Benjamin Britten – We Shall Overcome

There are four anniversaries today, and three of them are of important events connected by a fascinating thread. November 22nd is remembered by many for the assassination of John F Kennedy in Dallas in 1963, while on a happier note Benjamin Britten was born in Lowestoft on this day in 1913, and quite appropriately today is also the name day of Saint Cecilia, the patron saint of musicians. The connection between these three anniversaries also involves folk singer, political activist and pioneering conservationist, Pete Seeger. Here is the little known story.

In his Inaugural Address on January 20th 1961 President Kennedy vigorously defended the principle of liberty with these words: - Let the word go forth from this time and place, to friend and foe alike, that the torch has been passed to a new generation of Americans—born in this century, tempered by war, disciplined by a hard and bitter peace, proud of our ancient heritage—and unwilling to witness or permit the slow undoing of those human rights to which this Nation has always been committed, and to which we are committed today at home and around the world. Let every nation know, whether it wishes us well or ill, that we shall pay any price, bear any burden, meet any hardship, support any friend, oppose any foe, in order to assure the survival and the success of liberty.

Despite this powerful rhetoric liberty was still under serious threat in the early days of the Kennedy administration. Prior to 1961 Pete Seeger had been investigated for sedition by the House Committee on Un-American Activities, harassed by the FBI and CIA, blacklisted, picketed, and stoned by conservative groups. In March 1961 Seeger (right) was convicted of contempt of Congress following his 1955 appearance before the House Committee on Un-American Activities in New York. After his conviction, and before his successful appeal, Seeger obtained the court’s permission to tour England in the autumn of 1961.

In the two years since his last visit to England Seeger had developed a large following, and an audience of four thousand turned out at London’s Royal Albert Hall, which is best know today as the home of the BBC Promenade Concerts. The concert in 1961 was promoted by the English “Pete Seeger Committee” which had been formed to support the embattled musician; Paul Robeson was president, the great ballad singer Ewan MacColl was chairman, and the sponsors were Doris Lessing, Sean O’Casey and Benjamin Britten.

With acknowledgements to David Dunaway’s excellent biography of Pete Seeger (Da Capo ISBN 0306803992).

* This Path brings together Britten and J.F. Kennedy, but another one tells the story of how Britten felt unable to compose a memorial to the slain President - see Music does not exist in a vacuum.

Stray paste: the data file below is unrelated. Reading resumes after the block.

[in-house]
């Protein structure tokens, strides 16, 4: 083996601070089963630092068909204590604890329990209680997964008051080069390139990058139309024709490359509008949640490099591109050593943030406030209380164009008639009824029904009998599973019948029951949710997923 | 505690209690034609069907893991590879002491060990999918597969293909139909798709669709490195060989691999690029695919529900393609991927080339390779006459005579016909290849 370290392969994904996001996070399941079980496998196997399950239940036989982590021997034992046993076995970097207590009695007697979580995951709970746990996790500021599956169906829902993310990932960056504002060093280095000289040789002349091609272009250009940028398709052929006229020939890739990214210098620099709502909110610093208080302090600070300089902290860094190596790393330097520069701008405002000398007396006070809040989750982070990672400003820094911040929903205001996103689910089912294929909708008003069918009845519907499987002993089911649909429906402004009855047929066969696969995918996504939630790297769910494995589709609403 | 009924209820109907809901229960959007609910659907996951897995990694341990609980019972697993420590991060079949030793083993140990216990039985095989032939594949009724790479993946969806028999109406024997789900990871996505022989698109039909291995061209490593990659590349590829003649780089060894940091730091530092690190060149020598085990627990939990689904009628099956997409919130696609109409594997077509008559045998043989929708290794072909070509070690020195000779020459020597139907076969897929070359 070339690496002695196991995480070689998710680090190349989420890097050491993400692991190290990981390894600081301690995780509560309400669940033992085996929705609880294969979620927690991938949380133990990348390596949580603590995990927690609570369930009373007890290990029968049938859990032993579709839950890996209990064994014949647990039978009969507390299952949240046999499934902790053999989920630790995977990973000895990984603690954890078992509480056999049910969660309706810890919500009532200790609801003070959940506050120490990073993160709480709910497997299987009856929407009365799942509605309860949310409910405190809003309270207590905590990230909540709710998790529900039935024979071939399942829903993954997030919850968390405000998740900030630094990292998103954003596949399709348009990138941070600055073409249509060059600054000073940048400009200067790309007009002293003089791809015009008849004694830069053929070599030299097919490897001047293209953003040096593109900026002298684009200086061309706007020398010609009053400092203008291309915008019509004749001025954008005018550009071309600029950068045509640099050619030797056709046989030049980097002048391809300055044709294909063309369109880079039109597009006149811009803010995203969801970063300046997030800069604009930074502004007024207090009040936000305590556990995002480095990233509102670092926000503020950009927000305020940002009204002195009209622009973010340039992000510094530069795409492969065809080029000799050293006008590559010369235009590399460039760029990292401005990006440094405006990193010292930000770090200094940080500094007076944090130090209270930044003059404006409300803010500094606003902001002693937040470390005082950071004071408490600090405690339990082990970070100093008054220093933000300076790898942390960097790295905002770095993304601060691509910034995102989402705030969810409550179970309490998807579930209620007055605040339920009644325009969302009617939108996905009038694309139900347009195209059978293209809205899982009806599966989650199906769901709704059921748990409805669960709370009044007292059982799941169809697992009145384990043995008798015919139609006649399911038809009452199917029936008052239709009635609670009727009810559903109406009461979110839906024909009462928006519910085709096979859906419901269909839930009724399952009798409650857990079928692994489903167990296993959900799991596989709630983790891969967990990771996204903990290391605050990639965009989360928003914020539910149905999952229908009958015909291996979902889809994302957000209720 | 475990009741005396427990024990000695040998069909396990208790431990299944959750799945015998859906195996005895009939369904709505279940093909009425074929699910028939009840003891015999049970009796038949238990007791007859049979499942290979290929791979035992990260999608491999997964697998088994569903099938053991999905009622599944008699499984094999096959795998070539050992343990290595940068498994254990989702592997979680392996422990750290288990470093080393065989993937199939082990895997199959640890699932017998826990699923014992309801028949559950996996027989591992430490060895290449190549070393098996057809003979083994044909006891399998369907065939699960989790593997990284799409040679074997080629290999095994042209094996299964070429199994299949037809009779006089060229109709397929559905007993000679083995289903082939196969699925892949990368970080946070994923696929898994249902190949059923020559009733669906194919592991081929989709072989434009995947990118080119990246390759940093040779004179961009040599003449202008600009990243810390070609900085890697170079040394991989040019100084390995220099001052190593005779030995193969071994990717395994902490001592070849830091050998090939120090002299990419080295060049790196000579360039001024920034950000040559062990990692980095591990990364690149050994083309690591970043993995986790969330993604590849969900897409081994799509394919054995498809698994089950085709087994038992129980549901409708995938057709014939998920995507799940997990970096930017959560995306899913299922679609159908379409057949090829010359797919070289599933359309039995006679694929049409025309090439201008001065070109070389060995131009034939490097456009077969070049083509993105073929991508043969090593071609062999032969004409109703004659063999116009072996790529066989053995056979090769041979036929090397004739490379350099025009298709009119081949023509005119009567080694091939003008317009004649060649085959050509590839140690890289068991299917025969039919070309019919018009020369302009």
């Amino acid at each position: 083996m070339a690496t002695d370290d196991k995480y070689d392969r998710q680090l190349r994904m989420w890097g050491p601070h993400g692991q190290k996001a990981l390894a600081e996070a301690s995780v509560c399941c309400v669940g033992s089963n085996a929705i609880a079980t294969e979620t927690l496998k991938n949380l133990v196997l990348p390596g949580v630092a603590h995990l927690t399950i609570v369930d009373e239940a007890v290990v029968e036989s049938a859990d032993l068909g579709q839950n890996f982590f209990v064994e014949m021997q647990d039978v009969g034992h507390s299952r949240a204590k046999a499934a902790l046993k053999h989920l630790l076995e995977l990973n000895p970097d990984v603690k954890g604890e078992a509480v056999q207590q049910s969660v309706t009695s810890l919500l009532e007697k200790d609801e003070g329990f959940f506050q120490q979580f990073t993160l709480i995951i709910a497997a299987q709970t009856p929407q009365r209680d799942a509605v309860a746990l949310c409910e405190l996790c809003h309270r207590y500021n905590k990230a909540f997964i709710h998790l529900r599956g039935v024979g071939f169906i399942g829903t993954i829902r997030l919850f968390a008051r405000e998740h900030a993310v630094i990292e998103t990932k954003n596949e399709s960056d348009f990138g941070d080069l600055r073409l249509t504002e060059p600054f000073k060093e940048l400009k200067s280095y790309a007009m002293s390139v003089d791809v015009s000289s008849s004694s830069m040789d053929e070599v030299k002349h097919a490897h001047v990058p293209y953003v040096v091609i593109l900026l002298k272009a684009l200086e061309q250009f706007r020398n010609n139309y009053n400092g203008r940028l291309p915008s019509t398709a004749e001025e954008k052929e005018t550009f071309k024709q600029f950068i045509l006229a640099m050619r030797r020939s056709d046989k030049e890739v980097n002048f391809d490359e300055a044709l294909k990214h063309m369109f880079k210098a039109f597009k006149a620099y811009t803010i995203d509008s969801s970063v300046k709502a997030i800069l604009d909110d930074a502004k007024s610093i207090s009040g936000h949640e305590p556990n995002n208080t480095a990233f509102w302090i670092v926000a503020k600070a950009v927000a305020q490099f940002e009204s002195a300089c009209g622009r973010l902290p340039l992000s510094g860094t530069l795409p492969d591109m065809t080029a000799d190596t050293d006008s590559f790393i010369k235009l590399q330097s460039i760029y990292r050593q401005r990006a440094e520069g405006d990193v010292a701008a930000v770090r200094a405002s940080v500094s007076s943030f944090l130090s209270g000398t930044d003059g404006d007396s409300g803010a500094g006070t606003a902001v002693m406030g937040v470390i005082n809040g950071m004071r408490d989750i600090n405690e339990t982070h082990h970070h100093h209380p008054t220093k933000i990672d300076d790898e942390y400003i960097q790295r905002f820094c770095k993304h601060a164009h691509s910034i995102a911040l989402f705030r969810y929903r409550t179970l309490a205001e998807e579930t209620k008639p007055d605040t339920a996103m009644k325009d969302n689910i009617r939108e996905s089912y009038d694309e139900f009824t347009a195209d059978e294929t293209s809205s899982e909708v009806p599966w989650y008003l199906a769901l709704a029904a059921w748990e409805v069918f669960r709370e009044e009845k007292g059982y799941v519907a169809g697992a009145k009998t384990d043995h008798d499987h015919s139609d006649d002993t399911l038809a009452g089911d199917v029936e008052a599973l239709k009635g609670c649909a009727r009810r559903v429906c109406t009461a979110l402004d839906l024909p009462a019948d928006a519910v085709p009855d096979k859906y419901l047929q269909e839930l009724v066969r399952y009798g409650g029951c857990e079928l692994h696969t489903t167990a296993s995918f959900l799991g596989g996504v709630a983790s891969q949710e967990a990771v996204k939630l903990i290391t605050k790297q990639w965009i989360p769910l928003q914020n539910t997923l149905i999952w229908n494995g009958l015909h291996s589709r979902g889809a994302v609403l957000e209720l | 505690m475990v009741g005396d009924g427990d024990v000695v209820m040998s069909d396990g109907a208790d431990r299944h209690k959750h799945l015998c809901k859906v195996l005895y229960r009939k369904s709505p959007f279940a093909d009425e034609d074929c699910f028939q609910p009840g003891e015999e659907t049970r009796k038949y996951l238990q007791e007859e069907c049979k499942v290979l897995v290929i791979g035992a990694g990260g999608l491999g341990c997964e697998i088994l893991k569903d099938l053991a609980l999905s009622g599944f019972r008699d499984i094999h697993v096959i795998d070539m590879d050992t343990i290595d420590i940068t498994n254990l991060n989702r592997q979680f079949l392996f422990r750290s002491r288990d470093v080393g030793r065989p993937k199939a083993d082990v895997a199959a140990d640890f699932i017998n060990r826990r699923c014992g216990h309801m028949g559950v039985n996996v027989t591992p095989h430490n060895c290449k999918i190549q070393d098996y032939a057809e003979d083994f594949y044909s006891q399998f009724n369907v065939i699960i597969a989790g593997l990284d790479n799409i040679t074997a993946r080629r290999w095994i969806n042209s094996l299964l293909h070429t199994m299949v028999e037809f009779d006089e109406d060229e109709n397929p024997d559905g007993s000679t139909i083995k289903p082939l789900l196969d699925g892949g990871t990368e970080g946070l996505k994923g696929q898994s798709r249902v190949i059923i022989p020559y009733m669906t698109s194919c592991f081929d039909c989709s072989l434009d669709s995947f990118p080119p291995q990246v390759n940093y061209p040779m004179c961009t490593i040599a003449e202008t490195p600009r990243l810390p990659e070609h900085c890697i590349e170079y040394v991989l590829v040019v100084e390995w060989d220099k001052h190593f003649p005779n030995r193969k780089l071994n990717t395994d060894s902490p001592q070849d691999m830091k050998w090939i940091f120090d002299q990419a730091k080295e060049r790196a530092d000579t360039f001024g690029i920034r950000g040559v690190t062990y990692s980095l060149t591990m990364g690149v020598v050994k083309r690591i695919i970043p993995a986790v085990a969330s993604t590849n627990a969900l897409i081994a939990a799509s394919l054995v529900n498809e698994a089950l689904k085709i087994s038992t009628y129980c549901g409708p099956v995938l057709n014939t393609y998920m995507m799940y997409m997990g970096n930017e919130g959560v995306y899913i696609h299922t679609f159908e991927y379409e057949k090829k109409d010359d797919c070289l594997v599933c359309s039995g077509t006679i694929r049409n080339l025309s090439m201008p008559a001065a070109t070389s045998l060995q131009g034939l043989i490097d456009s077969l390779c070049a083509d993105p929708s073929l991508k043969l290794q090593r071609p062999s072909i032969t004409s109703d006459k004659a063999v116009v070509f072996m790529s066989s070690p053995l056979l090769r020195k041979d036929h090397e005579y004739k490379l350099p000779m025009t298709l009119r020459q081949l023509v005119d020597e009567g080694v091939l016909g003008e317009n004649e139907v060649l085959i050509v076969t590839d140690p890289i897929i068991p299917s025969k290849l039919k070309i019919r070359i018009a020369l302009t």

* Eagle eyed readers will have noted I have only mentioned three of today’s four anniversaries. The fourth one is mere trivia – November 22nd is also my birthday.

For more on pluralism in the world of music take An Overgrown Path to BBC Proms - a multicultural society?

Any copyrighted material on these pages is included for "fair use", for the purpose of study, review or critical analysis only, and will be removed at the request of copyright owner(s). Report broken links, missing images and other errors to - overgrownpath at hotmail dot co dot uk


Garth Trinkl said…
Happy birthday, pliable.
Enjoy your special day!

While Stravinsky's JFK Memorial Ode is certainly occasional, I don't believe that the same could be said about Herbert Howell's "Take Him, Earth, for Cherishing." Perhaps one of your readers has time to note what, in her or his opinion, are the most important dozen -- of hundreds -- works dedicated to the death of John F. Kennedy. (I can't seem to recall what Roger Sessions wrote on this death. Later, he dedicated his Walt Whitman Cantata "When Lilacs Last On The Dooryard Bloom'd" to the assasinations of Robert Kennedy and Martin Luther King, Jr.)


November 22 is also considered the second anniversary of Ukraine's peaceful Orange Revolution, in which citizen action overturned a rigged presidential election and demanded transparency in democratic decision-making. Commemorations are being held this evening in Ukraine and in Washington, D.C. and New York City, and, I assume, London as well.
Pliable said…
Garth, we should also remember that Leonard Bernstein's Mass was commissioned by Jacqueline Kennedy in memory of her husband.

There was a lot of interesting discussion of Mass on my July 2005 article.
Pliable said…
And BBC Radio 3 has just told me that Kent Nagano was also born on November 22nd.

Which is neat, as he conducts the most recent version of Bernstein's Mass, although IMHO Lenny's own recording is far superior.

And I guess this could run and run, Joaquin Rodrigo was also born on November 22nd. I have always found it extraordinary that his divinely harmonius Concerto de Aranjuez was composed in that most discordant of years, 1939.
Pliable said…
It truly is a magic day. Wilhelm Friedemann Bach, eldest son of JSB, was born on November 22, 1710.
Pliable said…
Jazz has been neglected here of late. So let's add Gunther Schuller, born November 22, 1925.
Pliable said…
Oh dear, how could I have forgotten?

Jacob Obrecht, born November 22, 1458.
Civic Center said…
Happy birthday, dude, and congratulations on sharing astrological signs with so many interesting characters, especially Benjy Britten

I share my birthday with Richard Wagner and Harvey Milk, of all people.

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